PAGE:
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Confusion about whether some types of job-based coverage disqualify employees from signing up for subsidized insurance through the Affordable Care Act’s marketplaces may lead some people to buy skimpier employer plans instead.
In recent weeks, some assisters who help consumers find coverage say people are being told by their employers that their bare-bones plans—which, for example, may cover preventive benefits only—meet “minimum essential coverage” requirements. That’s the type of coverage most people must have to satisfy the health law’s requirement that they have health insurance.
The problem is that employees mistakenly think that having access to such coverage means they don’t qualify for subsidies if they want to buy a policy on the exchanges instead.
But that’s not necessarily the case.
Rather, they would be ineligible for subsidies if their employer plan is deemed affordable under the law and pays for 60 percent of allowed medical charges, on average. Coverage is considered affordable if it costs no more than 9.5 percent of an employee’s income for self-only coverage.
Some of the confusion relates to the similar-sounding bureaucratic names for these different health law standards:
Requirements for Small and Large Plans Differ
Some consultants have reportedly developed job-based plans that
cover very little other than preventive benefits. Unlike small group and individual plans, which are required to provide comprehensive coverage under the health law, no such requirements exist for large group plans.
“It’s hard for consumers to understand how a plan that is lousy in their eyes could somehow prevent them from getting subsidies on the exchange,” says JoAnn Volk, a senior research fellow at Georgetown University’s Center On Health Insurance Reforms.
The federal government recently
released guidance saying that plans that don’t include coverage of hospitalization services and doctor’s visits don’t satisfy the minimum value standard even if they manage to meet the 60 percent actuarial value threshold without those benefits. Until final regulations are released next year, workers who are offered such plans
won’t be barred from qualifying for premium tax credits on the exchanges, the guidance said.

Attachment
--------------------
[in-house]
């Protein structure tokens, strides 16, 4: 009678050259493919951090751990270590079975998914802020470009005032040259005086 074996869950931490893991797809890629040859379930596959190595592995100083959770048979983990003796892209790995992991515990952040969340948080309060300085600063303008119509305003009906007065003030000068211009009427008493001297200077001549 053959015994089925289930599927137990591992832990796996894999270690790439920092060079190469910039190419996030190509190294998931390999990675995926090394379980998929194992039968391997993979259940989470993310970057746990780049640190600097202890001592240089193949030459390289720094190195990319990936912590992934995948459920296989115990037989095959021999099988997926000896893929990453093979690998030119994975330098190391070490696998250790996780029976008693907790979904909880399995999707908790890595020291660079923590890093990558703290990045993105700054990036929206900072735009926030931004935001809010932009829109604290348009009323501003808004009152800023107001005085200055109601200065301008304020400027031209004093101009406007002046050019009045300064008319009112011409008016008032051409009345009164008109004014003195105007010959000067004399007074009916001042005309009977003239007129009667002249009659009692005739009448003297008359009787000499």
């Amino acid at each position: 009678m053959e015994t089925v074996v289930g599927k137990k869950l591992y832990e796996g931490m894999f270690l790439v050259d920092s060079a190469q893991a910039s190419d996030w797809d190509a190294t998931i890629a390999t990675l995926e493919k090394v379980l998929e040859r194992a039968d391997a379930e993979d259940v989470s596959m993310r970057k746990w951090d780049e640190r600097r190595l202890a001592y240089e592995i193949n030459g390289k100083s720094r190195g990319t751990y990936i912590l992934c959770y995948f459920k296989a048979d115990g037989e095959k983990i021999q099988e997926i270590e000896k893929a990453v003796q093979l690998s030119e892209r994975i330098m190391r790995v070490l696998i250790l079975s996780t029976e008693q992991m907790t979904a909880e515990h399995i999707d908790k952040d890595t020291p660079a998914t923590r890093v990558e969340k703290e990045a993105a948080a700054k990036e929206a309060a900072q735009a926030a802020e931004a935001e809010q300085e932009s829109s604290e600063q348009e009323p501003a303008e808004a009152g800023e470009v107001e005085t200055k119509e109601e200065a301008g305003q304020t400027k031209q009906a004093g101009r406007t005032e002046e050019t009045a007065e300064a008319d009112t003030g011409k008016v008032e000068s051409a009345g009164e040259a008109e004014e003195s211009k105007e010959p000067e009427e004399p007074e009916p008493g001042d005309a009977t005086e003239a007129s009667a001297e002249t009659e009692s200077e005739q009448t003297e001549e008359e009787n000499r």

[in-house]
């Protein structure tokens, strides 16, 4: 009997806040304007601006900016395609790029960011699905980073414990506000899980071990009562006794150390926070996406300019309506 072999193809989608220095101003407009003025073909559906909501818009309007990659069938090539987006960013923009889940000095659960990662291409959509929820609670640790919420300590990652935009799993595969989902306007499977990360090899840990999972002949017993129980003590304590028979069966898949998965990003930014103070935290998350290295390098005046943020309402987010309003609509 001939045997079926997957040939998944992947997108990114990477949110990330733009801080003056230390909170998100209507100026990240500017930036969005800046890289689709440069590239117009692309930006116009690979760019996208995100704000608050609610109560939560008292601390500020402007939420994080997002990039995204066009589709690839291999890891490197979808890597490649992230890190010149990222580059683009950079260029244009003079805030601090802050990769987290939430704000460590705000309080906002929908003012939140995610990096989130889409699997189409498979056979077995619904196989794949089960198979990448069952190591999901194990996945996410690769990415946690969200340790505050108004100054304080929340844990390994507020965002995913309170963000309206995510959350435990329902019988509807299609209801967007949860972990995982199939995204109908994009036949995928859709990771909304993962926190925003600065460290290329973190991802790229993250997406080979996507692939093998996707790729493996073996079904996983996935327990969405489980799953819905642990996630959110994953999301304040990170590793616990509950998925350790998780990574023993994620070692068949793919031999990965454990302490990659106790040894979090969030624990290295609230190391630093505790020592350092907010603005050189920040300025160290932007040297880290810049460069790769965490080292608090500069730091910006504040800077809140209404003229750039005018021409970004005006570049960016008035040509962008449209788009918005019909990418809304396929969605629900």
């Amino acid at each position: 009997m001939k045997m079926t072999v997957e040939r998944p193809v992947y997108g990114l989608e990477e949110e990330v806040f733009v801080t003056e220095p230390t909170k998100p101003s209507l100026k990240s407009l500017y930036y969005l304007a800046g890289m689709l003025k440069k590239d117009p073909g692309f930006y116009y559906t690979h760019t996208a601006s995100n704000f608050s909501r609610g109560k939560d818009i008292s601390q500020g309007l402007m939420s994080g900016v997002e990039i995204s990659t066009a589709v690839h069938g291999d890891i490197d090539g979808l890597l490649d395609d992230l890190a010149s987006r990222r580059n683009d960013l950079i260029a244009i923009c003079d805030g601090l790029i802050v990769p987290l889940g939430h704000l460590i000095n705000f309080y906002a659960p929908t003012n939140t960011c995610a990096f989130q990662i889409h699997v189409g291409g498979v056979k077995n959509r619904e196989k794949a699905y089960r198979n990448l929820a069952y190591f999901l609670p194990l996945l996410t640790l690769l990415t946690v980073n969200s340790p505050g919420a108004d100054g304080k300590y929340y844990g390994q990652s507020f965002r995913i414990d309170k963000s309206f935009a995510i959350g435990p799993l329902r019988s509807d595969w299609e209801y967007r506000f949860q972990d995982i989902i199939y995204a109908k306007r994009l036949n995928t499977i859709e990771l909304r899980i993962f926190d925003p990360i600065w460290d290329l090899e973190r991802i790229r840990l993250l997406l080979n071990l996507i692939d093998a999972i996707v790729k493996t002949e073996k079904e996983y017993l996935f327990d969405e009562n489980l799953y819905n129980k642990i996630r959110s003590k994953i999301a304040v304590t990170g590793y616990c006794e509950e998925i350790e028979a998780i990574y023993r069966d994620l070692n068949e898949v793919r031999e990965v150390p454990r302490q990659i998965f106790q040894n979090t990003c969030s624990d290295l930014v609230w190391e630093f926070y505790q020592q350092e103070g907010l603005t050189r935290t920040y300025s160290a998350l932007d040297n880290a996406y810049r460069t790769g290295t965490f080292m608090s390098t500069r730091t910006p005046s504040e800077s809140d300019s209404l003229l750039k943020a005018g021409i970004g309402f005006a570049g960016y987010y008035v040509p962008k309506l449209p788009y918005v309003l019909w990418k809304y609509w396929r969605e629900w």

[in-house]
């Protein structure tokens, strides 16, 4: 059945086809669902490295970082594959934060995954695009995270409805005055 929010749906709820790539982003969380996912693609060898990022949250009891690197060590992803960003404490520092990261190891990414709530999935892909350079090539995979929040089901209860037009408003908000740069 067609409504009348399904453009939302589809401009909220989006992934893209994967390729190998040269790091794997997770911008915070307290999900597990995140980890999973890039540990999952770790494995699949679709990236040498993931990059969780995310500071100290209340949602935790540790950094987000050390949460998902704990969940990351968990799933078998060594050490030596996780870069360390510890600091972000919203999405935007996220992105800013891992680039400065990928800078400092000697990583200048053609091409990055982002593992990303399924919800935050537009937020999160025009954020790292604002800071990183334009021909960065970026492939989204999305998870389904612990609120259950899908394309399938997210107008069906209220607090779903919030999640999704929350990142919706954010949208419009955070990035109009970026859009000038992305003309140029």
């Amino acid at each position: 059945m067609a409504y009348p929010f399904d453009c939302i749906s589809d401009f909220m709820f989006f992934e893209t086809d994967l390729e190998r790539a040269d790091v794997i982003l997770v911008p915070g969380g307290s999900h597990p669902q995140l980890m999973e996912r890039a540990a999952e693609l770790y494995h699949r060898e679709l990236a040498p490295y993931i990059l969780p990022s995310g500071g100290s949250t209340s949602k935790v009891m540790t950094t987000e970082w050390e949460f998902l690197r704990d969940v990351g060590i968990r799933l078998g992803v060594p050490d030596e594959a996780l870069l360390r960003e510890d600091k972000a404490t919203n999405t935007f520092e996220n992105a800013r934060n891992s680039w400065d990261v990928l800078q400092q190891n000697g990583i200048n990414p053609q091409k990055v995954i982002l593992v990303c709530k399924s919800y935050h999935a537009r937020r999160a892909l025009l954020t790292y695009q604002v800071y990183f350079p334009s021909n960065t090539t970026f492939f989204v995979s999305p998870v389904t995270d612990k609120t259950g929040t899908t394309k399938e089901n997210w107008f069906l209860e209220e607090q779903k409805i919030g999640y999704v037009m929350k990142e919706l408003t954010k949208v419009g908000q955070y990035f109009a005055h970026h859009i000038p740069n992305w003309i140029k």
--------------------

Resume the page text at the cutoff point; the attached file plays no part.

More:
The vast majority of plans are believed to
meet the minimum value standard, however. No more than 2 percent of people covered by employer-sponsored insurance—3.2 million people—are enrolled in plans with an actuarial value of less than 60 percent, according to a 2011 estimate by the federal Department of Health and Human Services. Those affected are more likely to be in low-wage jobs and may not have had health insurance before.
In addition, because the 9.5 percent affordability standard is based on the cost of employee-only coverage rather than family coverage, most plans will be considered affordable, says Judith Solomon, vice president for health policy at the Center on Budget and Policy Priorities.
Having said that, “we know there were some pretty shabby plans being offered out there,” Solomon says.
During open enrollment, health
plans are all supposed to provide a “summary of benefits and coverage” that explains the details of the plan and also states whether it provides minimum essential coverage and meets minimum value standards.
“We were hearing from assisters that people were having trouble understanding this employer coverage information,” says Cheryl Fish-Parcham, private insurance program director at Families USA, a consumer advocacy organization.
Families USA and other advocacy groups sent a letter to the administration requesting that it amend the summary of benefits and coverage requirements to add language informing people that they could be eligible for premium assistance on the marketplace if their employer plan doesn’t meet the minimum value standard, Fish-Parcham says.
Workers who are filling out an application for a marketplace plan and are uncertain about whether their on-the-job coverage meets minimum value standards can
download an “employer coverage tool” from
healthcare.gov and ask their employer to complete it.
However, employers aren’t required to fill out the form.
“It’s a bewildering process,” says Fish-Parcham.
Michelle Andrews is a writer for
Kaiser Health News, an editorially independent program of the Henry J. Kaiser Family Foundation, a nonprofit, nonpartisan health policy research and communication organization not affiliated with Kaiser Permanente. © 2014 Kaiser Health News. All rights reserved. Republished with permission.
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